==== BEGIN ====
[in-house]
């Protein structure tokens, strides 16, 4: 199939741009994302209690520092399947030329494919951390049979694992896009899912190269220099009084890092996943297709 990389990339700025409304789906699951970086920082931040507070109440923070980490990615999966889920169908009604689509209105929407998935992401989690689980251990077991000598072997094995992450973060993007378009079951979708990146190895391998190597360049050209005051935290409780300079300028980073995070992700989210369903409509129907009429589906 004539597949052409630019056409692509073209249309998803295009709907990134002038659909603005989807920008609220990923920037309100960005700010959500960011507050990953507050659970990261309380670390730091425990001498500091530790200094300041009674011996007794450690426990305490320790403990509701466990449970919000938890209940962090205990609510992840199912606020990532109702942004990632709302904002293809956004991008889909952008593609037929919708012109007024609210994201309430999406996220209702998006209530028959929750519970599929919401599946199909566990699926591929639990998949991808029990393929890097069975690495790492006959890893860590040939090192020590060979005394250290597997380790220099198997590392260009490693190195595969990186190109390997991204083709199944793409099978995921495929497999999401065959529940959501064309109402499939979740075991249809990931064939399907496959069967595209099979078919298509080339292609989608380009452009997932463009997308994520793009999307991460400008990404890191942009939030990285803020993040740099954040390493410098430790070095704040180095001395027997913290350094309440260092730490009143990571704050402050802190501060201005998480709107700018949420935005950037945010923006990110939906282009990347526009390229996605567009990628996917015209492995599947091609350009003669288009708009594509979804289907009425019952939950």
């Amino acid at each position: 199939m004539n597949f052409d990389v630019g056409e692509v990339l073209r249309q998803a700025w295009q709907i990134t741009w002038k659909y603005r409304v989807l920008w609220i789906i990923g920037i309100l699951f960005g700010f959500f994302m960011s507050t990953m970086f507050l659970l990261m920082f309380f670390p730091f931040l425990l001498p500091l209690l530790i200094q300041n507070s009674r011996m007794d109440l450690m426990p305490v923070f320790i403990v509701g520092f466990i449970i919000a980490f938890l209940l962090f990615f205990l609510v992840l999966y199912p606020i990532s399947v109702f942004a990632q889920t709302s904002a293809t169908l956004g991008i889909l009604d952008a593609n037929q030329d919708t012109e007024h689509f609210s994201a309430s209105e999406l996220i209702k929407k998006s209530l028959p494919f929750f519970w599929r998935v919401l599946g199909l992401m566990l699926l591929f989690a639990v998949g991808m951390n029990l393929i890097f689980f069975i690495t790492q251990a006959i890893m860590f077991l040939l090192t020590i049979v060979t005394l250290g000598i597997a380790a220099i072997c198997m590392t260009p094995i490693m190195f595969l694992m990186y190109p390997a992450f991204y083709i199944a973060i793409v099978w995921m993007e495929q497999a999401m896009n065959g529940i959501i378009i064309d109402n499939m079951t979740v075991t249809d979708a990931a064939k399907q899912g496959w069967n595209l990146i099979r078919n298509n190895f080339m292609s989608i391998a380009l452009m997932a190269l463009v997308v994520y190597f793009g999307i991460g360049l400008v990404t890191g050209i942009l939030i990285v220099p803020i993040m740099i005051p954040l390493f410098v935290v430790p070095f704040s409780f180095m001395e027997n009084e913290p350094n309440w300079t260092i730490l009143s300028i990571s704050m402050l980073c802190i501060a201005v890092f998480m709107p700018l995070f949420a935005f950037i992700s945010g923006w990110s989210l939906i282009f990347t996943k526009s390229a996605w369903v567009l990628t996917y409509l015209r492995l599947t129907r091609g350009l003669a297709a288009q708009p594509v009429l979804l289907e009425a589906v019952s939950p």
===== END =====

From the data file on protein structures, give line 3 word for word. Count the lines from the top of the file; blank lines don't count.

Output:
């Amino acid at each position: 199939m004539n597949f052409d990389v630019g056409e692509v990339l073209r249309q998803a700025w295009q709907i990134t741009w002038k659909y603005r409304v989807l920008w609220i789906i990923g920037i309100l699951f960005g700010f959500f994302m960011s507050t990953m970086f507050l659970l990261m920082f309380f670390p730091f931040l425990l001498p500091l209690l530790i200094q300041n507070s009674r011996m007794d109440l450690m426990p305490v923070f320790i403990v509701g520092f466990i449970i919000a980490f938890l209940l962090f990615f205990l609510v992840l999966y199912p606020i990532s399947v109702f942004a990632q889920t709302s904002a293809t169908l956004g991008i889909l009604d952008a593609n037929q030329d919708t012109e007024h689509f609210s994201a309430s209105e999406l996220i209702k929407k998006s209530l028959p494919f929750f519970w599929r998935v919401l599946g199909l992401m566990l699926l591929f989690a639990v998949g991808m951390n029990l393929i890097f689980f069975i690495t790492q251990a006959i890893m860590f077991l040939l090192t020590i049979v060979t005394l250290g000598i597997a380790a220099i072997c198997m590392t260009p094995i490693m190195f595969l694992m990186y190109p390997a992450f991204y083709i199944a973060i793409v099978w995921m993007e495929q497999a999401m896009n065959g529940i959501i378009i064309d109402n499939m079951t979740v075991t249809d979708a990931a064939k399907q899912g496959w069967n595209l990146i099979r078919n298509n190895f080339m292609s989608i391998a380009l452009m997932a190269l463009v997308v994520y190597f793009g999307i991460g360049l400008v990404t890191g050209i942009l939030i990285v220099p803020i993040m740099i005051p954040l390493f410098v935290v430790p070095f704040s409780f180095m001395e027997n009084e913290p350094n309440w300079t260092i730490l009143s300028i990571s704050m402050l980073c802190i501060a201005v890092f998480m709107p700018l995070f949420a935005f950037i992700s945010g923006w990110s989210l939906i282009f990347t996943k526009s390229a996605w369903v567009l990628t996917y409509l015209r492995l599947t129907r091609g350009l003669a297709a288009q708009p594509v009429l979804l289907e009425a589906v019952s939950p």